I’d like the user be able to run npm install my-rescript-component and use the component with import MyComponent from 'my-rescript-component.
I was under the impression that the generated js output would not be dependant on bs-platform. A bit surprising to hear about that hard dependency at runtime. Thought bs-platform was only for compile/build time.
It’s possible to write ReScript code that doesn’t require any of the bs-platform JS stdlib, although that would be very difficult for any non-trivial project. bs-platform ships a lot of JS functions that are automatically included for basic operations.
Another option is to use a bundler. I believe this is what Wonka does, for example.
I depend on rationale (https://github.com/jonlaing/rationale). The dependency doesn’t include any built js files when installing it with yarn, so you must run rescript build -with-deps, which puts the built js files inside the node_modules/rationale directory so that the js can be used.
Clearly this is a problem, as just putting rationale inside package.json would pull the npm package without any of the js in it.
Is this an issue with rationale? Should I be requesting that rationale includes built js files inside their npm distributions? Or should I run parcel over my build to therefore include the dependencies in one build file? Or is there something I’m missing?
In my opinion, this is one of the things that would allow for ReScript to have a wider adoption.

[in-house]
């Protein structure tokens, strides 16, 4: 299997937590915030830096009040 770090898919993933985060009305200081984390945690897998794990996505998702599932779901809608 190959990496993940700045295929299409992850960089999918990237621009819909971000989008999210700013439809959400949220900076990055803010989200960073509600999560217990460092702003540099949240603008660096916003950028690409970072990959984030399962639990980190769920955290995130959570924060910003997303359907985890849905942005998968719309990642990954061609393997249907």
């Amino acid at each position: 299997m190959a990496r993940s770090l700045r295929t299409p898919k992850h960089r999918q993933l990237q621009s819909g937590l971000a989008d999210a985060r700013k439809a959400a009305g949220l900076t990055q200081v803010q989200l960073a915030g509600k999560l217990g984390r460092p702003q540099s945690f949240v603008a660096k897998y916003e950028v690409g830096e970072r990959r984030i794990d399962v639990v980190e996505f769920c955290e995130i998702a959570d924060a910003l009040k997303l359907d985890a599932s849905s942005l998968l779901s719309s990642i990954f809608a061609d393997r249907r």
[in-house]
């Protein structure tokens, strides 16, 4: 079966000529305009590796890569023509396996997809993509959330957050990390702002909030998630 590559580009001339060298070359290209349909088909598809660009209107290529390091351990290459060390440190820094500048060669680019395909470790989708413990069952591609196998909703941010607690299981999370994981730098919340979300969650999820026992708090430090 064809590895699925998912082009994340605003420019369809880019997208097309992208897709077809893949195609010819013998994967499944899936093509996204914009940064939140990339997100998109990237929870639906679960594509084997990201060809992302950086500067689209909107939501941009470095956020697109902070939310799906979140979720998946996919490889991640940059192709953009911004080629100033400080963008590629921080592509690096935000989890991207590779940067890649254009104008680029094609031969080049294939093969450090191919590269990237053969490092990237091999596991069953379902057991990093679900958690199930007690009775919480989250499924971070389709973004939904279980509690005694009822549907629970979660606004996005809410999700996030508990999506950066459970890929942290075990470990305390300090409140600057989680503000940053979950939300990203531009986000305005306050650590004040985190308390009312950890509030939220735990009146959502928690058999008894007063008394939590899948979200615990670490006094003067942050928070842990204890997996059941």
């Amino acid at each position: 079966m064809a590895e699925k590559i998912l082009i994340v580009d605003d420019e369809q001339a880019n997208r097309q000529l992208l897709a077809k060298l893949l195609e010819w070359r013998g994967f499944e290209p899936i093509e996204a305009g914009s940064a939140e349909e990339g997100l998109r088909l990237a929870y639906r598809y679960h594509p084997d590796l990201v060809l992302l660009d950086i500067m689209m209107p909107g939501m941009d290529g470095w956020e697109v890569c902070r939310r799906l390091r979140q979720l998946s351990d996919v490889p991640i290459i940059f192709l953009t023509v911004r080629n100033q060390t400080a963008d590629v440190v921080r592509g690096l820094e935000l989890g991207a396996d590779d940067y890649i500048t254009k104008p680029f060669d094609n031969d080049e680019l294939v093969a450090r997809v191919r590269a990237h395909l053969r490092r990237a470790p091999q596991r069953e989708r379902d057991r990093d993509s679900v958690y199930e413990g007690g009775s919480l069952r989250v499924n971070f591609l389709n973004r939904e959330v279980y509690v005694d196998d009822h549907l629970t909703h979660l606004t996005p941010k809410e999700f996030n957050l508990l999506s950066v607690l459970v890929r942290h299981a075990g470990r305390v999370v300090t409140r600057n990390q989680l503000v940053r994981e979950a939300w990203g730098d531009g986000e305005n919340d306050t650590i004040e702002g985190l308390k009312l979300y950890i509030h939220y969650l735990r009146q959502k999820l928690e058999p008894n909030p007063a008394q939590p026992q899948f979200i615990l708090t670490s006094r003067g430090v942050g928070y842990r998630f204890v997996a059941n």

However, when creating a package to be consumed in a JS or TypeScript setting it is largely inconvenient that consumers — for any non-trivial libraries — need to install and configure the ReScript-toolchain (due to transitive dependencies not having JS artifacts published with the library).
We have a few services using ReScript (with React and GenType) at Wolt which are consumed in a TypeScript + React-application, and for us this has without a doubt been the one thing that has hindered ReScript from wider adoption.
The good news is obviously that ReScript has all the tools to make this possible and I imagine one solution would be to make it the convention and default to both publish the JS-artifacts (to solve the issue of transitive dependencies), and also follow the convention of specifying a package entry point and potential type definitions in the package manifest (for JS/TS consumption).
I do however think that the team needs to make it even more trivial to do so, and also to provide clear guidelines for the community on how to publish libraries.
ReScript is such a great language and I’d like to use it for any library I write regardless if it’s consumed in JS/TS or ReScript.
A couple of links to previous posts on this subject:
Perhaps I was unclear, but yes, this was the point. In theory, this is true. In practice, however — because most ReScript-library authors do not publish their JS-artifacts — it’ll require JS-consumers to install and configure the ReScript-toolchain.
For clarity, here’s a minimal example.
My Index.bs.js uses a function from some third-party library that hasn’t published its JS artefacts. When my library is consumed this will throw an error for module not found.
// Generated by ReScript, PLEASE EDIT WITH CARE
var Foo$SomeRescriptLibrary = require("some-rescript-library/lib/js/src/Foo.bs.js");
var foo = Foo$SomeRescriptLibrary.doFoo;
exports.foo = foo;
(I’d imagine that this would also apply if our bsconfig.json have different values for e.g. in-source or suffix.)
I think it might also be worth discussing if there may be some benefits of having e.g. an option not to compile from source (with some sort of compatibility check). I think it’d be especially useful when targeting consumers other than ReScript.